In one interview he comments that he’s spotted a gap for ‘geezer humour’ which he intends to exploit and describes his act as “It’s just like Lad Banter really, something you would go down the pub and talk about with your mates.”

However I think this is profoundly dangerous to assume, that to be a LAD you have to indulge in the same behavior as Dapper which includes objectifying women, talking to them inappropriately and making them feel hugely uncomfortable (on camera).

Despite the above Dapper Laughs has developed a vast online following, which has led to merchandise, a tour and even a song. Incase you fancy abusing your ears the song is called Proper Moist but I’ll warn you it’s proper sh*t!

Unfortunately, I think Dapper Laughs will be around for a little while yet, fuelling the fire of recent LAD culture that seems to be infiltrating our society, university campus and schools.




Ewan’s Work Experience at Force-7

I’ve had a great time here at Force-7 for my work experience. It wasn’t my first choice to come here, but now I’m rather glad that I did. The tasks I was given didn’t seem trivial or just set to keep me occupied, I felt like I was actually helping.

I also enjoyed the fact that I haven’t yet made a single hot drink here, which has annoyed my parents greatly. Many people were baffled by the fact that I didn’t really drink tea or coffee frequently, which was rather funny.

It’s been enlightening to say the least. The experience of working here has given me some better ideas about my future career path, along with various marketing skills. The fact that this whole week has also given me a confidence boost is also an added bonus.

All in all I’d say that it has been fun, and I’m really going to miss the team, but I’m certainly not going to miss the commute home.


Come fly with me, let’s fly, let’s fly away!

The end of the academic year is approaching, or for some lucky people, has passed. This means that there is a high chance there is one thing on many of the minds tired from a year’s study – getting away.

It doesn’t change no matter how old you get, or what you do after education, holidays are always a hot topic. I don’t think a week goes by without someone asking me how long it is before I go away, but the more they ask, the longer it seems to be taking! Its 7 weeks, if you were wondering.

This summer could be a defining, if not life-changing, event for many of the young people that have just finished their A-levels, one of their years at university, or their course altogether. Also, let’s not forget about those that have been working full-time since leaving school or college; they could be about to embark on a holiday of a lifetime after years of saving.

BDRC Continental’s Holiday Trends 2014 report highlighted that the number of people expecting to head abroad this year is at a five-year high. The report also highlighted that younger people were also more likely to be going on a holiday in 2014. So where are they going?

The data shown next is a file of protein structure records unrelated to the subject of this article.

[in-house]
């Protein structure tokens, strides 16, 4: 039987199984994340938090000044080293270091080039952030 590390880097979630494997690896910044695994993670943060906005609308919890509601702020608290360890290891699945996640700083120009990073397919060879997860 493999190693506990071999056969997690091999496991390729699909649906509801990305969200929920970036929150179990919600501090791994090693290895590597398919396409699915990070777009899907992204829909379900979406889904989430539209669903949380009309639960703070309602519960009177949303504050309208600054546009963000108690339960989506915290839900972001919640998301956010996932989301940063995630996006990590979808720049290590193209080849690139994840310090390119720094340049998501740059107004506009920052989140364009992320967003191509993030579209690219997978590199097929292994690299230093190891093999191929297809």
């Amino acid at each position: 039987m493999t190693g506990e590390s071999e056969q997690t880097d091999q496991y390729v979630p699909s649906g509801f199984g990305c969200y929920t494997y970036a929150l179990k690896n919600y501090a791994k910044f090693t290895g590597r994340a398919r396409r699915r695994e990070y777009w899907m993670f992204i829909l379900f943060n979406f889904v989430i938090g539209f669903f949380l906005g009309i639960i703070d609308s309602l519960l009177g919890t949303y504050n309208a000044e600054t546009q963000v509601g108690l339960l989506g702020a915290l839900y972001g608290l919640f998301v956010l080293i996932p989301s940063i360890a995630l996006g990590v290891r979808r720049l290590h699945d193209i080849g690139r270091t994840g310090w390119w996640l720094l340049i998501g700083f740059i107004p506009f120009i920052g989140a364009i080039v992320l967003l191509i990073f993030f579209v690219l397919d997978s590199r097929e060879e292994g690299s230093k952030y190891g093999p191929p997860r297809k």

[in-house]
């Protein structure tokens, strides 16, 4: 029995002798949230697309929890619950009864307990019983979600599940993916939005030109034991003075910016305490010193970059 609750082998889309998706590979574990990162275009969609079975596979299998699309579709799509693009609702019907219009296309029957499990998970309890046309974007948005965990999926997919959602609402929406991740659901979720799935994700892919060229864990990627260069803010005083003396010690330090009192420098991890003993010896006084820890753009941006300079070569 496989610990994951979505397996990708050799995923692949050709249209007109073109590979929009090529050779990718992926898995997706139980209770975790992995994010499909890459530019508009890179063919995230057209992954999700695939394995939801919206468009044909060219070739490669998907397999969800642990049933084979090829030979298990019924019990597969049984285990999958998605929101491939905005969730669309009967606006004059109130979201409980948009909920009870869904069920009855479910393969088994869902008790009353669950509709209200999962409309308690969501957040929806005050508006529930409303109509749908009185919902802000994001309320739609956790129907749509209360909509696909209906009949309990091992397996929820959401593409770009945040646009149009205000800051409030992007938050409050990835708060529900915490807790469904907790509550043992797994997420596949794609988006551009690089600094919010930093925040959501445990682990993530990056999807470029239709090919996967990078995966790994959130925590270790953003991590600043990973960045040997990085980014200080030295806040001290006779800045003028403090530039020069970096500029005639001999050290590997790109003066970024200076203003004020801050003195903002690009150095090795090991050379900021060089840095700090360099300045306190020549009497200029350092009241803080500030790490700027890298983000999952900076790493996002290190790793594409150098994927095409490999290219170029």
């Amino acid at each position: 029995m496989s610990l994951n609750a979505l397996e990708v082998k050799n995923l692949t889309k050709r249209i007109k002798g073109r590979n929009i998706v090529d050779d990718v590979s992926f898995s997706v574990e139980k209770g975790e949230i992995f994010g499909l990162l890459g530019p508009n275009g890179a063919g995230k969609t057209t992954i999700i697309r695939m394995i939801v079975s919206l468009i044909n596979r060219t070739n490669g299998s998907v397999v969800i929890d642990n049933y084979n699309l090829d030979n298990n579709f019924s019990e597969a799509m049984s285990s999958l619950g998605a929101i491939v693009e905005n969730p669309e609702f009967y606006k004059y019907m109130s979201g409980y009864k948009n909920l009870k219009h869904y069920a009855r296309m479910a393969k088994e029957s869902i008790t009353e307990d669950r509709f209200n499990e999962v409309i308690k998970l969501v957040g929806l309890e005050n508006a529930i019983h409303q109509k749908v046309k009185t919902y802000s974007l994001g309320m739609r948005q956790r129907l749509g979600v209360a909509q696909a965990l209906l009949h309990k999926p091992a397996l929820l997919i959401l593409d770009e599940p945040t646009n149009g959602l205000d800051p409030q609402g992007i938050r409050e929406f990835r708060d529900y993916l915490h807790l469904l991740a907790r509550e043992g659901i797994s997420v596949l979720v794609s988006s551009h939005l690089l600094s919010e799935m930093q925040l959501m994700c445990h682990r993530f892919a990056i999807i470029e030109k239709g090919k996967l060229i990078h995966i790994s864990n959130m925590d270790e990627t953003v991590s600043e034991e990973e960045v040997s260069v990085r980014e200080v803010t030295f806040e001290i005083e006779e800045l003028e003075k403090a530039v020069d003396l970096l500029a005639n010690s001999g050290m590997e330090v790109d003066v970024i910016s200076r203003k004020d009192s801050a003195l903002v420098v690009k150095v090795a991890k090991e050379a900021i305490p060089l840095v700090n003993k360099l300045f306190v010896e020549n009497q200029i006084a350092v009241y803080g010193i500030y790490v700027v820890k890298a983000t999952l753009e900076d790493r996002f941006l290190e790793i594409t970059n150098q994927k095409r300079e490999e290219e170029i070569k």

Put yourself into the shoes of an 18 year olds who has just finished their A-levels. Wow, those last few months have been hard work haven’t they?! But what now, all of your closest friends could be moving away to various universities or jobs and the reality is that you might not be seeing as much of them in the future. This is a dilemma that faces many 18 year olds leaving Sixth-Form College and that’s why airports may be filled with groups of people this age escaping for one last holiday together as a group of close friends. The same goes for young people of many ages.

What about those that are taking a once in a lifetime trip over a few weeks, months or even for a year? What motivates them to take this trip? Wyse Travel’s New Horizons III report into the youth and student traveller found that these trips are often being taken by students after picking up their Batchelor degree or, in some cases, a postgraduate qualification. Having a cultural experience, exploring new cultures, learning new things and meeting local people are the most common motivations for these young travellers.

So, why am I writing this blog?! I guess I went on gut instinct and thought that I was seeing more and more people of my age going on holidays and long travelling trips than ever before. It interested me to see if this trend was backed up by statistics, and it is!

This also highlighted to me the importance of our role as a youth marketing agency. Coming to the end of my first year working at Force-7, I have realised the importance of having young professionals at the heart of this business. We know and understand what young people are doing, we speak “the language”. With travelling, for example, we understand the motivations because it’s highly likely that we have these ourselves. That blend of personal and professional experience is one of the many things that differentiates us and adding my own input into this is something that I am motivated to be involved in!


Into the mind of a ‘Brony’

So first of all I think I should explain what a ‘Brony’ is. A brony is a male fan of My Little Pony, though usually only the fourth generation: Friendship is Magic. The female counterpart is a ‘Pegasister’. The reason this is such a popular craze throughout the world is usually the community. The community is such a friendly place, you rarely get into a fight or have someone disagree with you, unless you are discussing the ‘best pony’, and even then it is usually in jest.

There are many subcategories of the community. There are the artists, who draw amazing pictures usually comprising of one or more of the many ponies in the show. Then there are the musicians, who remix and compose related music to the show, and usually team up with the artists for album art. There are the storywriters, who write thousands upon thousands of fan fictions, some of which are rather well thought out and have a good plot. Others are just one-shots with no real plot, usually only to satisfy a shipping. A shipping is a relationship between two or more characters in any possible way.